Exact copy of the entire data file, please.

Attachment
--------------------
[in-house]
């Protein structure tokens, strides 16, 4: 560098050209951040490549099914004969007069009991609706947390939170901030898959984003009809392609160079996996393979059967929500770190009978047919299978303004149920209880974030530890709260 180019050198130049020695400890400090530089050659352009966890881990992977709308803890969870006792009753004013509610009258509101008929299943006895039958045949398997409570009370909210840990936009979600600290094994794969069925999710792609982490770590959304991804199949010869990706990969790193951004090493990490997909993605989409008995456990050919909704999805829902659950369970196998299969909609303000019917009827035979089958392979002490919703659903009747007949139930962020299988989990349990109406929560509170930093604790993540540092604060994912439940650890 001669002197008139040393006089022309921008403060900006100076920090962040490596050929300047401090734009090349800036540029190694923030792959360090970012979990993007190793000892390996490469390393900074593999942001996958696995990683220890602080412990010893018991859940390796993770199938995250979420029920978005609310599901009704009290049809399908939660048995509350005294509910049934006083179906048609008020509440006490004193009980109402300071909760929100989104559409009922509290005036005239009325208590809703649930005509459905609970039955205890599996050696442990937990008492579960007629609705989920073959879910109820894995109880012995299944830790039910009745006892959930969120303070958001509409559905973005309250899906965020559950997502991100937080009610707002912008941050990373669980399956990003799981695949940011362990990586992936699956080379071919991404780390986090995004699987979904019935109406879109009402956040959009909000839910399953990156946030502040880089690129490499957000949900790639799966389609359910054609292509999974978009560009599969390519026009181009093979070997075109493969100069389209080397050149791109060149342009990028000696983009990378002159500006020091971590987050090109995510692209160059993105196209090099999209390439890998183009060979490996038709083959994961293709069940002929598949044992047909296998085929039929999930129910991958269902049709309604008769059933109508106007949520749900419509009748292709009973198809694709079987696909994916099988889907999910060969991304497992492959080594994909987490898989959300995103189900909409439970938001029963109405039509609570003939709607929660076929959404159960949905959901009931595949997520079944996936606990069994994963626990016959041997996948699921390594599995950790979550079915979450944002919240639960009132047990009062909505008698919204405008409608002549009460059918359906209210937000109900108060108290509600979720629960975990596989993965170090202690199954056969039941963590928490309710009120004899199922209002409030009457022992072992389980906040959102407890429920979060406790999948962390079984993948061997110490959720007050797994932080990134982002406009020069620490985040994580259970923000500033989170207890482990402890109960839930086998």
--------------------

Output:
[in-house]
């Protein structure tokens, strides 16, 4: 560098050209951040490549099914004969007069009991609706947390939170901030898959984003009809392609160079996996393979059967929500770190009978047919299978303004149920209880974030530890709260 180019050198130049020695400890400090530089050659352009966890881990992977709308803890969870006792009753004013509610009258509101008929299943006895039958045949398997409570009370909210840990936009979600600290094994794969069925999710792609982490770590959304991804199949010869990706990969790193951004090493990490997909993605989409008995456990050919909704999805829902659950369970196998299969909609303000019917009827035979089958392979002490919703659903009747007949139930962020299988989990349990109406929560509170930093604790993540540092604060994912439940650890 001669002197008139040393006089022309921008403060900006100076920090962040490596050929300047401090734009090349800036540029190694923030792959360090970012979990993007190793000892390996490469390393900074593999942001996958696995990683220890602080412990010893018991859940390796993770199938995250979420029920978005609310599901009704009290049809399908939660048995509350005294509910049934006083179906048609008020509440006490004193009980109402300071909760929100989104559409009922509290005036005239009325208590809703649930005509459905609970039955205890599996050696442990937990008492579960007629609705989920073959879910109820894995109880012995299944830790039910009745006892959930969120303070958001509409559905973005309250899906965020559950997502991100937080009610707002912008941050990373669980399956990003799981695949940011362990990586992936699956080379071919991404780390986090995004699987979904019935109406879109009402956040959009909000839910399953990156946030502040880089690129490499957000949900790639799966389609359910054609292509999974978009560009599969390519026009181009093979070997075109493969100069389209080397050149791109060149342009990028000696983009990378002159500006020091971590987050090109995510692209160059993105196209090099999209390439890998183009060979490996038709083959994961293709069940002929598949044992047909296998085929039929999930129910991958269902049709309604008769059933109508106007949520749900419509009748292709009973198809694709079987696909994916099988889907999910060969991304497992492959080594994909987490898989959300995103189900909409439970938001029963109405039509609570003939709607929660076929959404159960949905959901009931595949997520079944996936606990069994994963626990016959041997996948699921390594599995950790979550079915979450944002919240639960009132047990009062909505008698919204405008409608002549009460059918359906209210937000109900108060108290509600979720629960975990596989993965170090202690199954056969039941963590928490309710009120004899199922209002409030009457022992072992389980906040959102407890429920979060406790999948962390079984993948061997110490959720007050797994932080990134982002406009020069620490985040994580259970923000500033989170207890482990402890109960839930086998």